Jiří Poláček (1946 – 2016) belonged to the generation of photographers who introduced in the 1970s the new standard of professionalism. He was influenced by the beat generation when he emigrated to America and later during his studies at FAMU by the group of photographers around Anna Fárová whose work was displayed at the legendary exhibition in the Plasy monastery in 1981. The main theme of Poláček´s work was the neighbourhood of Smíchov, where he was born and grew up. From the 1970s to 1990s he captured the atmosphere in Smíchov using different forms. From the mid-1970s he worked as an assistant to Jan Svoboda and from 1982 he cooperated with Ivan Lutterer and Jan Malý on a large cycle of portraits called The Czech Man.
The first exhibition of works selected from the artist´s archive shows not only the well-known and significant series of photographs from Smíchov but also a much wider scale of his interests and approaches. After a period of Bohemian life in America (1967-1972), where he did a course on photo-journalism at UCLA, Poláček returned to Prague where the worst years of the so-called normalization period had started. He managed to transform his initial shock and feeling of depression into several series of photographs which represent one of the most accurate pictures of the atmosphere in Prague during the 1970s and 1980s. Only three photographs are displayed from the famous series called The Czech Man which Poláček worked on together with Jan Malý and Ivan Lutterer from 1982 and which forms a sociologically oriented parallel to the previous cycle.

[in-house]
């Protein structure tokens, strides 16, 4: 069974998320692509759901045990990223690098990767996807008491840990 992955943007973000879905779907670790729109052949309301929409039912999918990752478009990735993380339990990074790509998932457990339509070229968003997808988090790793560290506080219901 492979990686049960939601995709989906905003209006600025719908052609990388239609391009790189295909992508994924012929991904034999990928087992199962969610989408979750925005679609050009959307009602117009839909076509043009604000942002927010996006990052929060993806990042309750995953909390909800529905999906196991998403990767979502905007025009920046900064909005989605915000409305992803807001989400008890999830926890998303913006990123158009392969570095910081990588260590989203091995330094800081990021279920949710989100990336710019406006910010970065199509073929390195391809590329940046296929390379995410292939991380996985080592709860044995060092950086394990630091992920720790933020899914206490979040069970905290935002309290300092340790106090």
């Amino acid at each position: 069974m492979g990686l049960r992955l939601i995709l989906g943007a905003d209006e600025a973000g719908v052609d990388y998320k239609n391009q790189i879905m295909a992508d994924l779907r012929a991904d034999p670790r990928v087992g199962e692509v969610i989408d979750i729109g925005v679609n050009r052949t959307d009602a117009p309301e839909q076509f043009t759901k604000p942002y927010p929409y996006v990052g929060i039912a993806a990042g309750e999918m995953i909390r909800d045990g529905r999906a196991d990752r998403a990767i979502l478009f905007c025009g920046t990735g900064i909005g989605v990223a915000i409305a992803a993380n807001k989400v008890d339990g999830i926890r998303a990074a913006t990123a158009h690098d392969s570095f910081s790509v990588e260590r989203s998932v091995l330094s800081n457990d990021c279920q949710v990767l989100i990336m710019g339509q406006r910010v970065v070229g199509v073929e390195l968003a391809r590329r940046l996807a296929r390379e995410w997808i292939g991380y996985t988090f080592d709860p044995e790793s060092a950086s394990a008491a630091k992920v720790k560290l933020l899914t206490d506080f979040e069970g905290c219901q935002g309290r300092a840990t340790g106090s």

There were two things which played a significant role in Poláček´s further development. One of them was his studies at the Department of Photography at FAMU (1974-1978) and the second one was his friendship with Jan Svoboda. From 1975 he worked as Svoboda´s assistant helping him to develop photographs and became one of his few true friends. In Poláček´s series Reflections we can see the influence of Svoboda´s esthetics. Svoboda gave him the legendary panoramatic camera, which had belonged to Josef Sudek, and which Poláček used to take photographs not only in Smíchov but also to document the harsh life at the turn of the 1980s in the mountainous region Krušnohoří. After the revolution Poláček continued with his project The Czech Man and he also devoted himself to gastronomic photography.
Poláček´s first retrospective exhibition shows the work of a concentrated artist, who reacted sensitively and accurately to the atmosphere in society in those days, and who drew upon the best traditions in Czech and foreign photography, enriched by his characteristic mix of vigor, understanding and modesty.

Pavel Vančát

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